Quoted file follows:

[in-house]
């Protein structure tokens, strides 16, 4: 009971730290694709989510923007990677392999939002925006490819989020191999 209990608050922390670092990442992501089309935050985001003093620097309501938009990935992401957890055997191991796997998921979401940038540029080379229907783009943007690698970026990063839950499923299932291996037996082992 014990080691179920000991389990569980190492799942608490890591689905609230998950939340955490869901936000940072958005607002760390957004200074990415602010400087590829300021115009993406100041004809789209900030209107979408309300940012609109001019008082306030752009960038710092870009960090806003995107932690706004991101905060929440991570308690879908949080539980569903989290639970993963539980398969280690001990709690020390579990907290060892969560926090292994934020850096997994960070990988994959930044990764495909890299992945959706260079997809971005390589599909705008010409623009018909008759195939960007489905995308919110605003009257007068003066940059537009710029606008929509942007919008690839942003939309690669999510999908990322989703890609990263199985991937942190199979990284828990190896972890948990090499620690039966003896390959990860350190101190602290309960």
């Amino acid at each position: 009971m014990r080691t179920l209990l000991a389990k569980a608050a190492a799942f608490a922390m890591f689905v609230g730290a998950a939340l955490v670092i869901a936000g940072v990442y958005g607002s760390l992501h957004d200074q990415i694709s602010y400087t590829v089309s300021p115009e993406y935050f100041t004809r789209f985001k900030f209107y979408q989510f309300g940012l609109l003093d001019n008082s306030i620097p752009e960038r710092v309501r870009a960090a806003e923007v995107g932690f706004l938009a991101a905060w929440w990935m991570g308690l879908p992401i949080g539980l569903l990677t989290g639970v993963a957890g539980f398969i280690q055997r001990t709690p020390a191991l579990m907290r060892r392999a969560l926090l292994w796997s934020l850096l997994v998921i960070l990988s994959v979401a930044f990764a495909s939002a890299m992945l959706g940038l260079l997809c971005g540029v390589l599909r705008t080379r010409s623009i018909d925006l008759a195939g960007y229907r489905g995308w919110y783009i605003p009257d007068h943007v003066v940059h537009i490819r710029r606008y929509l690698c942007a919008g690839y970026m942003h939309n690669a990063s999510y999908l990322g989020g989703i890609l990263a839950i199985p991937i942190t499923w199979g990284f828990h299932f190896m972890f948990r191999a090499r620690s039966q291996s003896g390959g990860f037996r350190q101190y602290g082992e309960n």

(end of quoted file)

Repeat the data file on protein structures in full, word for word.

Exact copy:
[in-house]
């Protein structure tokens, strides 16, 4: 009971730290694709989510923007990677392999939002925006490819989020191999 209990608050922390670092990442992501089309935050985001003093620097309501938009990935992401957890055997191991796997998921979401940038540029080379229907783009943007690698970026990063839950499923299932291996037996082992 014990080691179920000991389990569980190492799942608490890591689905609230998950939340955490869901936000940072958005607002760390957004200074990415602010400087590829300021115009993406100041004809789209900030209107979408309300940012609109001019008082306030752009960038710092870009960090806003995107932690706004991101905060929440991570308690879908949080539980569903989290639970993963539980398969280690001990709690020390579990907290060892969560926090292994934020850096997994960070990988994959930044990764495909890299992945959706260079997809971005390589599909705008010409623009018909008759195939960007489905995308919110605003009257007068003066940059537009710029606008929509942007919008690839942003939309690669999510999908990322989703890609990263199985991937942190199979990284828990190896972890948990090499620690039966003896390959990860350190101190602290309960």
């Amino acid at each position: 009971m014990r080691t179920l209990l000991a389990k569980a608050a190492a799942f608490a922390m890591f689905v609230g730290a998950a939340l955490v670092i869901a936000g940072v990442y958005g607002s760390l992501h957004d200074q990415i694709s602010y400087t590829v089309s300021p115009e993406y935050f100041t004809r789209f985001k900030f209107y979408q989510f309300g940012l609109l003093d001019n008082s306030i620097p752009e960038r710092v309501r870009a960090a806003e923007v995107g932690f706004l938009a991101a905060w929440w990935m991570g308690l879908p992401i949080g539980l569903l990677t989290g639970v993963a957890g539980f398969i280690q055997r001990t709690p020390a191991l579990m907290r060892r392999a969560l926090l292994w796997s934020l850096l997994v998921i960070l990988s994959v979401a930044f990764a495909s939002a890299m992945l959706g940038l260079l997809c971005g540029v390589l599909r705008t080379r010409s623009i018909d925006l008759a195939g960007y229907r489905g995308w919110y783009i605003p009257d007068h943007v003066v940059h537009i490819r710029r606008y929509l690698c942007a919008g690839y970026m942003h939309n690669a990063s999510y999908l990322g989020g989703i890609l990263a839950i199985p991937i942190t499923w199979g990284f828990h299932f190896m972890f948990r191999a090499r620690s039966q291996s003896g390959g990860f037996r350190q101190y602290g082992e309960n």